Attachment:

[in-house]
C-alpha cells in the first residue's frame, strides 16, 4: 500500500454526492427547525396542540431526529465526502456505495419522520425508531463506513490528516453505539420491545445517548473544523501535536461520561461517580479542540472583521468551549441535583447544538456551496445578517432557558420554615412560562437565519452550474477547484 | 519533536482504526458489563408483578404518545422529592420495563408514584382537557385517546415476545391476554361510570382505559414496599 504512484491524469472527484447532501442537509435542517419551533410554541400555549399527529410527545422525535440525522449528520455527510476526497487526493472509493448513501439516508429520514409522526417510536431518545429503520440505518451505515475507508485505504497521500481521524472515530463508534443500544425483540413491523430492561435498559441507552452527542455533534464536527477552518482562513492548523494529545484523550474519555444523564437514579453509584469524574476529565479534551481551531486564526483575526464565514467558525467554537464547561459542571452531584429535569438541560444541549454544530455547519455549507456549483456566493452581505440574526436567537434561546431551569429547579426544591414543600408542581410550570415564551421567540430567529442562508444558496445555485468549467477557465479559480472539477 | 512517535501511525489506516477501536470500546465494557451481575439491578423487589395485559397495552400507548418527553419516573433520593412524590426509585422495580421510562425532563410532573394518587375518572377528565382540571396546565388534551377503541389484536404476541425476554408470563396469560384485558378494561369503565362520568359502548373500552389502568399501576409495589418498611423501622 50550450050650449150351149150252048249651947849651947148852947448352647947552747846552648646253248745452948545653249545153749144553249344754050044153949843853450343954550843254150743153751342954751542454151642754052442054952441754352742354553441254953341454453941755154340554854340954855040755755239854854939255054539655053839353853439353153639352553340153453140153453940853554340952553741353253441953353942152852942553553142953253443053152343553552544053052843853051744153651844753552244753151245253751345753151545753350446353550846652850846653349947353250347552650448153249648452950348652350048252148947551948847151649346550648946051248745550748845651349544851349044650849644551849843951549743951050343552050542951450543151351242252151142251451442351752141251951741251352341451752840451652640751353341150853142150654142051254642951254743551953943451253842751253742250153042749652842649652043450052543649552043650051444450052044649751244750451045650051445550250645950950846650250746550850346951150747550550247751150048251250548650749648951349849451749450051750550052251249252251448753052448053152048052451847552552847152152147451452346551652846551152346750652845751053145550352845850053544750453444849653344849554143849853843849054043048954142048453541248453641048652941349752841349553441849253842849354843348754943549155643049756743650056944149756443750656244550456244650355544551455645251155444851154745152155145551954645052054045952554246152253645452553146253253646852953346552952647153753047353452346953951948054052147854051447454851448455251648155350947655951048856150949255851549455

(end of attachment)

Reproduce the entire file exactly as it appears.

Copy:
[in-house]
C-alpha cells in the first residue's frame, strides 16, 4: 500500500454526492427547525396542540431526529465526502456505495419522520425508531463506513490528516453505539420491545445517548473544523501535536461520561461517580479542540472583521468551549441535583447544538456551496445578517432557558420554615412560562437565519452550474477547484 | 519533536482504526458489563408483578404518545422529592420495563408514584382537557385517546415476545391476554361510570382505559414496599 504512484491524469472527484447532501442537509435542517419551533410554541400555549399527529410527545422525535440525522449528520455527510476526497487526493472509493448513501439516508429520514409522526417510536431518545429503520440505518451505515475507508485505504497521500481521524472515530463508534443500544425483540413491523430492561435498559441507552452527542455533534464536527477552518482562513492548523494529545484523550474519555444523564437514579453509584469524574476529565479534551481551531486564526483575526464565514467558525467554537464547561459542571452531584429535569438541560444541549454544530455547519455549507456549483456566493452581505440574526436567537434561546431551569429547579426544591414543600408542581410550570415564551421567540430567529442562508444558496445555485468549467477557465479559480472539477 | 512517535501511525489506516477501536470500546465494557451481575439491578423487589395485559397495552400507548418527553419516573433520593412524590426509585422495580421510562425532563410532573394518587375518572377528565382540571396546565388534551377503541389484536404476541425476554408470563396469560384485558378494561369503565362520568359502548373500552389502568399501576409495589418498611423501622 50550450050650449150351149150252048249651947849651947148852947448352647947552747846552648646253248745452948545653249545153749144553249344754050044153949843853450343954550843254150743153751342954751542454151642754052442054952441754352742354553441254953341454453941755154340554854340954855040755755239854854939255054539655053839353853439353153639352553340153453140153453940853554340952553741353253441953353942152852942553553142953253443053152343553552544053052843853051744153651844753552244753151245253751345753151545753350446353550846652850846653349947353250347552650448153249648452950348652350048252148947551948847151649346550648946051248745550748845651349544851349044650849644551849843951549743951050343552050542951450543151351242252151142251451442351752141251951741251352341451752840451652640751353341150853142150654142051254642951254743551953943451253842751253742250153042749652842649652043450052543649552043650051444450052044649751244750451045650051445550250645950950846650250746550850346951150747550550247751150048251250548650749648951349849451749450051750550052251249252251448753052448053152048052451847552552847152152147451452346551652846551152346750652845751053145550352845850053544750453444849653344849554143849853843849054043048954142048453541248453641048652941349752841349553441849253842849354843348754943549155643049756743650056944149756443750656244550456244650355544551455645251155444851154745152155145551954645052054045952554246152253645452553146253253646852953346552952647153753047353452346953951948054052147854051447454851448455251648155350947655951048856150949255851549455